Note to Goldman: Small-biz education is good. Showing them the money is better
I read about your kind offer to spend $500 million to help 10,0000 U.S. small businesses by underwriting continuing education courses for them at local colleges and giving money to community-lending institutions for loans. I'm certain this offer is sincere. However, as someone who has tried launch a small business and who has many small-business owners as friends, I can assure you that most of them don't need any community college course to learn how to make money.
No, their needs are far more mundane. They need cheaper health insurance for their employees. They need lower taxes on their revenues. They need more earnings to pay their employees a fair living. They need funds to buy supplies because their credit lines have been eliminated and their vendors are demanding COD payments. In short, they need more money, not more schooling.
Maybe you should flat-out give them some of your money instead of setting up a plan to teach them how to run their businesses? I mean, Goldman Sachs (GS) was all too happy to take what was in effect a gift from U.S. taxpayers when it received government-funded payments from the AIG bailout that inexplicably made counterparties like Goldman 100% whole on paper debts worth nothing.
For the Rest of Us
After all, Goldman Sachs seems to have a lot of money these days. Enough to pay its employees nearly $700,000 in 2009, on average, all in. That's more than seven times the net salary of the average small-business owner in America. And it's a very nice chunk of change for a job that, thanks to the U.S. Treasury Department, has zero risk of losses or defaults. (You are too big to fail, right?)
I'm sure we all would love to have a job that paid nearly a million dollars per year and is, in effect, guaranteed by the federal government. But most of us don't work on Wall Street (where the unemployment situation actually isn't that bad, we hear, and don't get swine flu vaccines before everyone else).
No, most of us just pray that we can afford to send our kids to college and that we don't get sick because we might run out of money even if we have health insurance. (I am not certain of this, but I would imagine that the percentage of Goldman Sachs employees who lack health insurance is zero -- which hasn't stopped the bank from trashing the current health care reform efforts).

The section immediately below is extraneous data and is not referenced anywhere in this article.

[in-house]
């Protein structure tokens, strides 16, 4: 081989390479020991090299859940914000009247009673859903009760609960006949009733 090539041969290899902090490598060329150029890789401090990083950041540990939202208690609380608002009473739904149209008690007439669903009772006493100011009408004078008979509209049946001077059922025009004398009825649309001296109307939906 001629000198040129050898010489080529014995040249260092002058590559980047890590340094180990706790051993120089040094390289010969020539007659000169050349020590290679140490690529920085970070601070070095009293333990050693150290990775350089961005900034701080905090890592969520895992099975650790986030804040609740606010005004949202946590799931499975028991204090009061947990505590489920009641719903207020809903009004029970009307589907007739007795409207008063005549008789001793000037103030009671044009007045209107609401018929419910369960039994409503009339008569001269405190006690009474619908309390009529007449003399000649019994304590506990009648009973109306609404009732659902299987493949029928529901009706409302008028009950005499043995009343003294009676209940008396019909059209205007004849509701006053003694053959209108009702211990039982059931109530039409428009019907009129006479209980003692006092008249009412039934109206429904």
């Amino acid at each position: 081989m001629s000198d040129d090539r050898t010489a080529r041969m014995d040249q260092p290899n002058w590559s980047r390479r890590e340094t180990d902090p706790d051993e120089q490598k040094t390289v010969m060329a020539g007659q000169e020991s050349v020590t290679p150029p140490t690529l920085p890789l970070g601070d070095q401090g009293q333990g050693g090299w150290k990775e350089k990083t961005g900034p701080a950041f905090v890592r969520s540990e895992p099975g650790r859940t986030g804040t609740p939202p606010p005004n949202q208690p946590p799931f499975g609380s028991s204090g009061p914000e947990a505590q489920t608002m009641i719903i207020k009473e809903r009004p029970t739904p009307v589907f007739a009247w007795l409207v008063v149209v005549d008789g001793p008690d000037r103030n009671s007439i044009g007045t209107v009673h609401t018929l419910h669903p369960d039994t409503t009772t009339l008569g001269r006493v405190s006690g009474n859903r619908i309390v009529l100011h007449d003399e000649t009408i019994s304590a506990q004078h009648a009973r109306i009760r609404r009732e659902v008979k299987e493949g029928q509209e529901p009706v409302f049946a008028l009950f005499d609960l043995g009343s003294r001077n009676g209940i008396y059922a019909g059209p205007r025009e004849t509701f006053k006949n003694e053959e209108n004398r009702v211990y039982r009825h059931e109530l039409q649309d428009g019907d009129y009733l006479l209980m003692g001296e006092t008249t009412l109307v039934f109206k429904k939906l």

A Down Payment on Future Growth
So I have a better idea for you, Lloyd, and your $500 million -- and your billions in bonuses. Why don't you take that money -- and the more than $5 billion that you got from a cowed Treasury Department -- and pay it back to small businesses. All of it. Consider it a down payment on future economic growth and recovery that will benefit Goldman as much as any other entity.
And consider yourself very lucky because you would have returned what was in effect a gift from the taxpayers without paying any interest or giving up any stake in your company.
With that $5.5 billion, you could pay $11,000 in cold hard cash to 500,000 U.S. businesses. For many of them, and for their employees, this could be the difference between survival and bankruptcy. Credit remains frozen solid for small businesses. Any company that needs to buy widgets and pay for them before it sells them at a profit needs a line of credit to survive. And the inability of small businesses to get credit and grow is at the root of the ongoing economic malaise. Those that have access to credit face soaring interest rates, not to mention health insurance costs going up at almost 20% per year.
While Goldman can piously claim it's doing God's work by offering capital to big businesses that need to grow, the reality is, according to the Small Business Administration and a variety of economists, two-thirds of all net job growth in the U.S. in the past 15 years has come from small businesses. Last time I checked, Goldman didn't have an SBA loan operation (even though it does enjoy the protected status of a bank and the nearly 0% interest rate on special government loans afforded to banking institutions by the Federal Reserve).
Pride Instead of Shame?
Even if Goldman decides to make the country whole and stimulate growth by truly helping small businesses, Lloyd, you'll still be able to pay your employees nearly $400,000 per year on average, based on your projected 2009 bonus pool. Goldman employees might not be able to buy a bigger house in the Hamptons, but they would be able to publicly state their employer's name without fear. And Goldman's shareholders might applaud the move as highly strategic because the gathering political storm could well allow Washington politicians to break a "too big to fail" Goldman into little pieces.
Lloyd, it's up to you. Most U.S. small businesses have empty cupboards, let alone empty stockings, this holiday season. Unemployment is probably headed to 11%, and many Americans will never financially recover from this mess that left Goldman in a stronger financial position than ever before. But just think: If small biz, the U.S. economy's engine, gets a boost from the former Grinch whose heart has suddenly grown several sizes larger -- now that would be a heck of a Christmas story.
Alex Salkever is Senior Writer at AOL Daily Finance covering technology and greentech. Follow him on twitter @alexsalkever, read his articles, or email him at firstname.lastname@example.org.